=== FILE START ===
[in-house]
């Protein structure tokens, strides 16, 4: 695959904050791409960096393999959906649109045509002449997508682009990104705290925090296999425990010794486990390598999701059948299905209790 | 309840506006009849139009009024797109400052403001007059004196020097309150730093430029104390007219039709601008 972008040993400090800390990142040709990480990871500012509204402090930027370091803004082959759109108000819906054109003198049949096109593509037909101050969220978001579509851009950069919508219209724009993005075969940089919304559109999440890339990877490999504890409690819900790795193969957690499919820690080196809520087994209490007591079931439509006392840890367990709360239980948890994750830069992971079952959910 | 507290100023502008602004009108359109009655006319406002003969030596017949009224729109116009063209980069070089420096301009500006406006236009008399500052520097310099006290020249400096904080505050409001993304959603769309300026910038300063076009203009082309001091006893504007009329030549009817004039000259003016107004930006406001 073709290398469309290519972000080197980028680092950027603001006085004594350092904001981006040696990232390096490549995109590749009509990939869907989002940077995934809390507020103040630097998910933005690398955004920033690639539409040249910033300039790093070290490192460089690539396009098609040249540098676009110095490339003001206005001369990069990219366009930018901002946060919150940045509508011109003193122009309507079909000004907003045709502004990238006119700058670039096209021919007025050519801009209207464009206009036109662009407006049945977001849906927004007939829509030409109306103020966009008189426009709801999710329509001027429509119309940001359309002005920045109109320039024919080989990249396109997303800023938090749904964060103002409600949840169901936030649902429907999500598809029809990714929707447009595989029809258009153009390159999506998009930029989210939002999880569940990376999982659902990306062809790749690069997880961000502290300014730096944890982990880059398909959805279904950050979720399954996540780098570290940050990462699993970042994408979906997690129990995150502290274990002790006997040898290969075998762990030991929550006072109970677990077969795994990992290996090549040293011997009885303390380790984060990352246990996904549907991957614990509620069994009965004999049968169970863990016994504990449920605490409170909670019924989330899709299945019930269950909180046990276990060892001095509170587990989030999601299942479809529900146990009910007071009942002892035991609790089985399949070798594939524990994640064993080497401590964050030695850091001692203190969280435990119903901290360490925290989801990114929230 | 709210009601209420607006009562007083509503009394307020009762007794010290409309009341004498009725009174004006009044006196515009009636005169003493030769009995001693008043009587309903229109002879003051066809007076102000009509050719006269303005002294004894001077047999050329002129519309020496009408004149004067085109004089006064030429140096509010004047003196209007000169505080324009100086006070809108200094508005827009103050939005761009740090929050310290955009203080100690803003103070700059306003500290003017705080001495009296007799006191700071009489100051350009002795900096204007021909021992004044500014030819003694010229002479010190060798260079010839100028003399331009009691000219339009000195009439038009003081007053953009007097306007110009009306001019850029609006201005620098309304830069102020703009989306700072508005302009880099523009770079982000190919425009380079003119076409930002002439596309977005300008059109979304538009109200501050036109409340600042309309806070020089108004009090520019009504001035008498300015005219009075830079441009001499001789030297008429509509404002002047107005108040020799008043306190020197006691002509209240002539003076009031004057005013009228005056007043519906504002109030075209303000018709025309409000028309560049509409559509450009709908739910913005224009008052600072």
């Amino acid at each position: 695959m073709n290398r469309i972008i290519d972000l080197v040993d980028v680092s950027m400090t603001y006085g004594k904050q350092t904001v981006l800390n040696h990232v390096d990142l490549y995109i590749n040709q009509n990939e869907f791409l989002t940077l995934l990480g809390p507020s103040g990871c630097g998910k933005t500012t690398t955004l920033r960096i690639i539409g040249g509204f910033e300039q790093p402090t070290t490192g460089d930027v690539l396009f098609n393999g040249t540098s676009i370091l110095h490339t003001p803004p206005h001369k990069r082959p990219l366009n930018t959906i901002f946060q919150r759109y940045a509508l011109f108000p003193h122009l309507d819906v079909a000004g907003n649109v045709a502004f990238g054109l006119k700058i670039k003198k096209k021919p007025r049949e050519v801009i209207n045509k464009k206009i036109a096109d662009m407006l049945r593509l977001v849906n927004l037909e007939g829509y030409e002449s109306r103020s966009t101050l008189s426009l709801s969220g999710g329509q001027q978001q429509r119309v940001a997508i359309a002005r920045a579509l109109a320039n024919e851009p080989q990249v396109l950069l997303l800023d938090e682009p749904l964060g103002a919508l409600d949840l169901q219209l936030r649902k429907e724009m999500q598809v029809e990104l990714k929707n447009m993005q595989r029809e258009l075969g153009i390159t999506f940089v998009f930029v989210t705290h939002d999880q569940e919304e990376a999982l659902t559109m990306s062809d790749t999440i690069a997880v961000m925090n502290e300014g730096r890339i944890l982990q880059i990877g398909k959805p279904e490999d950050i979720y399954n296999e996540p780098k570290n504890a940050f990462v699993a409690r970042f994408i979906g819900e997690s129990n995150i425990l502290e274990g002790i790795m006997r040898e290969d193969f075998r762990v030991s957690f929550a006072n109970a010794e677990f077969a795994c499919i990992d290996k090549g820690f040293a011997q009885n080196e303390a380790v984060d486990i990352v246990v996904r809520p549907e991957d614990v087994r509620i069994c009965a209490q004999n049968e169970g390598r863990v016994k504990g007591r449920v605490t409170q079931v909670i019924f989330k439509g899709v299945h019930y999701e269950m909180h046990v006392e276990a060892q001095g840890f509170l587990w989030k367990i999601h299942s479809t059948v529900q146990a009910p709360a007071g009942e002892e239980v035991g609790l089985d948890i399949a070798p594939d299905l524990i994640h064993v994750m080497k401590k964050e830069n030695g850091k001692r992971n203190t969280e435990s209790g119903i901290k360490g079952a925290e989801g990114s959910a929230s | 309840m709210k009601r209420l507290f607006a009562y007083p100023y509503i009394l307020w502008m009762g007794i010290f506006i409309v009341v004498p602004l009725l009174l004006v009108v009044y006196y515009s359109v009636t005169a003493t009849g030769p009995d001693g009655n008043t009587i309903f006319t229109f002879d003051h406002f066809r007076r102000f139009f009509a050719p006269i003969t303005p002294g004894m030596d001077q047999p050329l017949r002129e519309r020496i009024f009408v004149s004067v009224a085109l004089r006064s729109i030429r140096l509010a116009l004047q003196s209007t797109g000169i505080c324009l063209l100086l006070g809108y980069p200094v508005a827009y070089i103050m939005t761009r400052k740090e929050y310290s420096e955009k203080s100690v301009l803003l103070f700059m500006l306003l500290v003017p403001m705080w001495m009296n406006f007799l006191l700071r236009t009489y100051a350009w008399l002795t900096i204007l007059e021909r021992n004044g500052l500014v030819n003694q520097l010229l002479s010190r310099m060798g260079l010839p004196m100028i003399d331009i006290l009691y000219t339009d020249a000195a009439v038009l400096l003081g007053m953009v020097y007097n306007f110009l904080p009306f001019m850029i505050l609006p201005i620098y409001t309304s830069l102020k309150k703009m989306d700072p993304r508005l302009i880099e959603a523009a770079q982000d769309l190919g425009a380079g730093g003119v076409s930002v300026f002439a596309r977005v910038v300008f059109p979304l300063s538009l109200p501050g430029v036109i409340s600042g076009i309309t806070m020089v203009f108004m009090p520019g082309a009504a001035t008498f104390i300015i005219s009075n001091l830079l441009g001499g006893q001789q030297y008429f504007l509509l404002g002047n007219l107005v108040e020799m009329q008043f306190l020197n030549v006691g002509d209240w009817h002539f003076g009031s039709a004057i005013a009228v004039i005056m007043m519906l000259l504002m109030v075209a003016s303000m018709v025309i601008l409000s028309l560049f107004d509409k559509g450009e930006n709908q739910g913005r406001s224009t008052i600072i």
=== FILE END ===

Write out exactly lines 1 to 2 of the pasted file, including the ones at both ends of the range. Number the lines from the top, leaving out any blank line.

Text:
[in-house]
């Protein structure tokens, strides 16, 4: 695959904050791409960096393999959906649109045509002449997508682009990104705290925090296999425990010794486990390598999701059948299905209790 | 309840506006009849139009009024797109400052403001007059004196020097309150730093430029104390007219039709601008 972008040993400090800390990142040709990480990871500012509204402090930027370091803004082959759109108000819906054109003198049949096109593509037909101050969220978001579509851009950069919508219209724009993005075969940089919304559109999440890339990877490999504890409690819900790795193969957690499919820690080196809520087994209490007591079931439509006392840890367990709360239980948890994750830069992971079952959910 | 507290100023502008602004009108359109009655006319406002003969030596017949009224729109116009063209980069070089420096301009500006406006236009008399500052520097310099006290020249400096904080505050409001993304959603769309300026910038300063076009203009082309001091006893504007009329030549009817004039000259003016107004930006406001 073709290398469309290519972000080197980028680092950027603001006085004594350092904001981006040696990232390096490549995109590749009509990939869907989002940077995934809390507020103040630097998910933005690398955004920033690639539409040249910033300039790093070290490192460089690539396009098609040249540098676009110095490339003001206005001369990069990219366009930018901002946060919150940045509508011109003193122009309507079909000004907003045709502004990238006119700058670039096209021919007025050519801009209207464009206009036109662009407006049945977001849906927004007939829509030409109306103020966009008189426009709801999710329509001027429509119309940001359309002005920045109109320039024919080989990249396109997303800023938090749904964060103002409600949840169901936030649902429907999500598809029809990714929707447009595989029809258009153009390159999506998009930029989210939002999880569940990376999982659902990306062809790749690069997880961000502290300014730096944890982990880059398909959805279904950050979720399954996540780098570290940050990462699993970042994408979906997690129990995150502290274990002790006997040898290969075998762990030991929550006072109970677990077969795994990992290996090549040293011997009885303390380790984060990352246990996904549907991957614990509620069994009965004999049968169970863990016994504990449920605490409170909670019924989330899709299945019930269950909180046990276990060892001095509170587990989030999601299942479809529900146990009910007071009942002892035991609790089985399949070798594939524990994640064993080497401590964050030695850091001692203190969280435990119903901290360490925290989801990114929230 | 709210009601209420607006009562007083509503009394307020009762007794010290409309009341004498009725009174004006009044006196515009009636005169003493030769009995001693008043009587309903229109002879003051066809007076102000009509050719006269303005002294004894001077047999050329002129519309020496009408004149004067085109004089006064030429140096509010004047003196209007000169505080324009100086006070809108200094508005827009103050939005761009740090929050310290955009203080100690803003103070700059306003500290003017705080001495009296007799006191700071009489100051350009002795900096204007021909021992004044500014030819003694010229002479010190060798260079010839100028003399331009009691000219339009000195009439038009003081007053953009007097306007110009009306001019850029609006201005620098309304830069102020703009989306700072508005302009880099523009770079982000190919425009380079003119076409930002002439596309977005300008059109979304538009109200501050036109409340600042309309806070020089108004009090520019009504001035008498300015005219009075830079441009001499001789030297008429509509404002002047107005108040020799008043306190020197006691002509209240002539003076009031004057005013009228005056007043519906504002109030075209303000018709025309409000028309560049509409559509450009709908739910913005224009008052600072």